Focus on crying child—not irritated bystanders

 
 

The Piepers

 

Q: I am very comfortable dealing with my 2½-year-old child when she throws a fit at home. I am able to use your Smart Love approach and hold her or, if she doesn’t want to be held, stick with her until she feels better.

The problem is when I am out in public. When she melts down in the grocery store, the dry cleaners, a hotel lobby or a restaurant, I feel embarrassed and my focus changes to trying to shut her down. I know this isn’t ideal, but I find it hard to think of her when I know she is bothering other people. Can you help with this dilemma? R.B., Barrington

A:We’ve all been there. It can be difficult to focus on comforting your child when the general public is giving you looks that say, “Can’t you shut that kid up?” It may help to keep in mind that, regardless of what others may think, your daughter is acting like a normal 2-year-old. Namely, once in a while, she gets upset and cries.

So try to use the same positive responses you would choose at home. Since you find yourself being made uncomfortable by others, the best solution may be to take her somewhere private—try going outside or into a deserted hallway, for example—and then focus on soothing her.

If you are someplace you can’t leave, such as waiting in the checkout line, try turning your back to people so you can’t see their expressions when you comfort your child. The idea is to create as much private space as possible to give your daughter the soothing she needs.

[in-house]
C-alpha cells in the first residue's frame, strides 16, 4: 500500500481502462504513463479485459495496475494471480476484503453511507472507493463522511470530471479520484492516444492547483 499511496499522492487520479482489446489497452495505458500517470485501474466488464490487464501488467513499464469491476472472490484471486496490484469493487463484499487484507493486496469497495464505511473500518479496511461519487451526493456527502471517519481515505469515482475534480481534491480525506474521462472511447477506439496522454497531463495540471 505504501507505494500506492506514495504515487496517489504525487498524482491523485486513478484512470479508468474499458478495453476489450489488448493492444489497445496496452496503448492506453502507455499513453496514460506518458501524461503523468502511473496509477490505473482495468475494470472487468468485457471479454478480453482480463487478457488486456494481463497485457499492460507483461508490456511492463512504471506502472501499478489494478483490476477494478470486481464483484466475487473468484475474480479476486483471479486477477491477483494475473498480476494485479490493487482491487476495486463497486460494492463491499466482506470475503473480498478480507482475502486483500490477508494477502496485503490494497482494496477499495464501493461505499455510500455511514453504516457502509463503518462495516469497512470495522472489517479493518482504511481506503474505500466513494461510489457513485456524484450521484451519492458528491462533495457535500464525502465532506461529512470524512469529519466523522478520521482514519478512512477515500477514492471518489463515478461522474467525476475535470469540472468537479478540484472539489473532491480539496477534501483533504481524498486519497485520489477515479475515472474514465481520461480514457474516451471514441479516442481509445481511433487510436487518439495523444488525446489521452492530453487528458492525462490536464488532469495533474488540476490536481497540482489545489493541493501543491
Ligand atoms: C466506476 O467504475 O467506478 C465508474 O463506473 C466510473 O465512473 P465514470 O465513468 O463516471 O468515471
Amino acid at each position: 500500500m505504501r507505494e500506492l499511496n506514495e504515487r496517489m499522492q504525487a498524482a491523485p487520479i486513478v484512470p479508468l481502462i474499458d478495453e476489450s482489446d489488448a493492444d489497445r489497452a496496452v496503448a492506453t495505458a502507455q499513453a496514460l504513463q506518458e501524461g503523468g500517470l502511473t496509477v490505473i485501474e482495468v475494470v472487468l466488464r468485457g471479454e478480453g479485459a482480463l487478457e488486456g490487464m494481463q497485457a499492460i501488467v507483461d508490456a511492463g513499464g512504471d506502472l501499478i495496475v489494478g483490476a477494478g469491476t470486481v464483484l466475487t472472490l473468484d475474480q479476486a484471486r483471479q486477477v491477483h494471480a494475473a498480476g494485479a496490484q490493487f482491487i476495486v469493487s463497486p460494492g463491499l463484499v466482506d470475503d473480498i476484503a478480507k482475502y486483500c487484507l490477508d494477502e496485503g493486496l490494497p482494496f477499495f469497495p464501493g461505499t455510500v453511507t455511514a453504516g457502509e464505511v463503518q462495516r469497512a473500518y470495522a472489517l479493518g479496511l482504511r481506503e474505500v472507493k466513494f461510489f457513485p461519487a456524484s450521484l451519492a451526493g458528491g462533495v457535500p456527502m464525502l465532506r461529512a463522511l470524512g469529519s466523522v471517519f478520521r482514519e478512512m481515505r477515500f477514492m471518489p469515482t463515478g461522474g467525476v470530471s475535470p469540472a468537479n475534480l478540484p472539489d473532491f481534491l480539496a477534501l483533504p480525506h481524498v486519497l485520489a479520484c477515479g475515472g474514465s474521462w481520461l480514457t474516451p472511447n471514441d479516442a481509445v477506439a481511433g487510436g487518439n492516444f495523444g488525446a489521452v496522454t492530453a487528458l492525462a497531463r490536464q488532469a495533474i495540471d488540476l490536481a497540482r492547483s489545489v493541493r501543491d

Should I restrict how my child spends her allowance? Q:What is your approach to allowances? My 11-year-old gets $10 a week of spending money.

We think she is spending too much of it on frivolous purchases such as rap music, candy and soft drinks, but when we try to talk to her about this, she says it’s her money and she should be able to spend it how she wants. Also, she sometimes talks back, doesn’t get her homework done and talks on the phone after she is supposed to be in bed.

We have told her we will dock her $1 for each of these infractions, but she gets upset, says we are horrible and unfair and sulks for days. We really need help thinking this through. T.P., Chicago